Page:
Mr. Obinna Ukachukwu, Divisional Head, Health and Education sectors with Sterling Bank, commented:
“The programme is designed to solve three major challenges of enabling employers to find qualified entry level talent, helping students with affordable access to university and giving students the skills they need to actually get jobs.”
“In the World Economic Forum’s index, Nigeria scored 44 percent on human capital development when measured by skills acquisition, trailing the sub-Saharan African average of 55 percent by 11 percent. Also, Nigerian employers face the most difficulties in filling managerial, professional and technical jobs due to lack of skilled applicants.”
Launched in 2019, Nexford’s leverages machine learning and Artificial Intelligence to create a data and skills-driven curriculum, specifically designed to match employers’ needs with its graduates’ skills. It has learners enrolled from over 65 countries, and has partnerships with Microsoft, LinkedIn Learning and IBM to provide access to tools, courses and programmes to enrich the learning experience.
About 1.6 Million Nigerian Candidates Registered For 2021 WAEC
According to Patrick Areghan, head of the Nigeria national office West African Examination Council, about 1.6 million candidates will be seating for 2021 the Examination.
The WASSCE which was earlier scheduled to hold May/June 2021 was put on hold due to the global health pandemic. For that reason, the examination was rescheduled to the month of August.
According to the body, the examination will run from Monday, August 16 to Friday, October 8 across the sub-regions, however, Nigeria will conclude her examination on September 30.
Patrick said, “in accordance with the Final International Timetable, the WASSCE (SC) 2021 will take place throughout the sub-region from Monday, 16th August to Friday, 8th October 2021. However, the examination will end in Nigeria on 30th September 2021 – spanning a period of seven (07) weeks”.
He assured that the management will strictly adhere to the Covid-19 protocols, including ensuring compliance by all stakeholders.
The WAEC boss also reiterated the body zero-tolerance stance against all forms of malpractices; rogue- website operators; the so-called miracle centres and the body will work with security agencies to ensure a smooth sail of the examination.
He said, “We are also closely watching out for the so-called ‘Special’ or ‘Miracle’ centres. These are not coinages by WAEC. They exist only in the imaginations of the perpetrators and patronizers. Even though we cannot claim to be oblivious of such a scenario, they are centres where candidates are promised assistance for cheap grades by ‘examination contractors’. We will definitely not allow them. No matter how remotely located they are, our in-built anti-malpractice mechanism will fish them out. It will not be wise to spend a whole six years preparing for the examination, only to end up not getting any result. So please, be warned!”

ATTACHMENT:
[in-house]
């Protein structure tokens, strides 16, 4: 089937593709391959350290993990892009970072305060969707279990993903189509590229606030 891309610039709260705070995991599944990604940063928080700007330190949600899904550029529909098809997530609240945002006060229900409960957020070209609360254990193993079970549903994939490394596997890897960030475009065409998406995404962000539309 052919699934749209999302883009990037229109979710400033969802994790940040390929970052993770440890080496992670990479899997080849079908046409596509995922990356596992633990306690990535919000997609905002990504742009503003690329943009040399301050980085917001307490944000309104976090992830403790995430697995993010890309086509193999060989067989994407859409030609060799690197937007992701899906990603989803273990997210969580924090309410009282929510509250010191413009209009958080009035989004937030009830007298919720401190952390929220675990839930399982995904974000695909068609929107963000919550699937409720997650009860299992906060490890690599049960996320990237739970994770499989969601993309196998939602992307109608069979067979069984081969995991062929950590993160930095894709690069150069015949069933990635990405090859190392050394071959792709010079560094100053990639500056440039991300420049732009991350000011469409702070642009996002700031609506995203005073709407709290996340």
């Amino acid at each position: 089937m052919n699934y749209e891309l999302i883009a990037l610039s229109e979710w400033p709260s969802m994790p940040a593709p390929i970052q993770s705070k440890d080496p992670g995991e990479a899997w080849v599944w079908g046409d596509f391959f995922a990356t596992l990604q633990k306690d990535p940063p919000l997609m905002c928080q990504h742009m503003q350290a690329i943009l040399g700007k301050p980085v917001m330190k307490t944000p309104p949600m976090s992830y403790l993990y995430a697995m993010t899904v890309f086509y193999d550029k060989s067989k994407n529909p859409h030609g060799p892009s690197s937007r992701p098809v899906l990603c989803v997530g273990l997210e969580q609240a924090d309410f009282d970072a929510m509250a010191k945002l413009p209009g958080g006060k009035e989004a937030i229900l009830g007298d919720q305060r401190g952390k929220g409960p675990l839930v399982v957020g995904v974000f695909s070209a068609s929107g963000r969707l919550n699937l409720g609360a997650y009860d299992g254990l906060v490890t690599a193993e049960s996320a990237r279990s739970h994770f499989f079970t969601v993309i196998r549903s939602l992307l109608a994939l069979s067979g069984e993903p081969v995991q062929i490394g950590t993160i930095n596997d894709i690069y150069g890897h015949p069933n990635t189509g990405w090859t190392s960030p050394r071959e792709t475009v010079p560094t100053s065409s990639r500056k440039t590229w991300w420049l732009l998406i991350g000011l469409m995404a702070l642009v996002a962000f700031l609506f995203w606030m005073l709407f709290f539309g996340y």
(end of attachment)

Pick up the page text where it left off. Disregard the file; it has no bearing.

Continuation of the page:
According to statistics, it was revealed that 19,425 recognized schools from the 36 states in Nigeria registered for this year’s examination, and candidates will be examined in 76 subjects with a total of 197 papers.
“The statistics for the examination shows that 19,425 recognized secondary schools, comprising 8,052 public and 11,373 private schools, spread across the nooks and crannies of the 36 states of the federation and the Federal Capital Territory, which would be presenting a total of 1,573,789 candidates, comprising 792,620 males (50.36%) and 781,169 females (49.64%), for the examination. Candidates would be examined in 76 subjects, made up of 197 papers. About 25,000 senior teachers would be participating in the examination as supervisors” he added.
The Head of WAEC, Nigeria called on candidates to ensure that they have their National identification number, NIN as candidates will not be allowed to take the subsequent examinations.
His words: “Let me also use this medium to announce that as we continue to make progress in the conduct of the Council’s business in Nigeria, National Identification Number (NIN) will become a major requirement for registration for the WASSCE examination with effect from the WASSCE for School Candidates, 2022 and subsequent diets (No NIN, no entry!).
“This means that all prospective candidates must register with the National Identity Management Commission (NIMC) and get their National Identification Number (NIN). This is in line with the Federal Government’s policy, as directed by the Federal Ministry of Education”.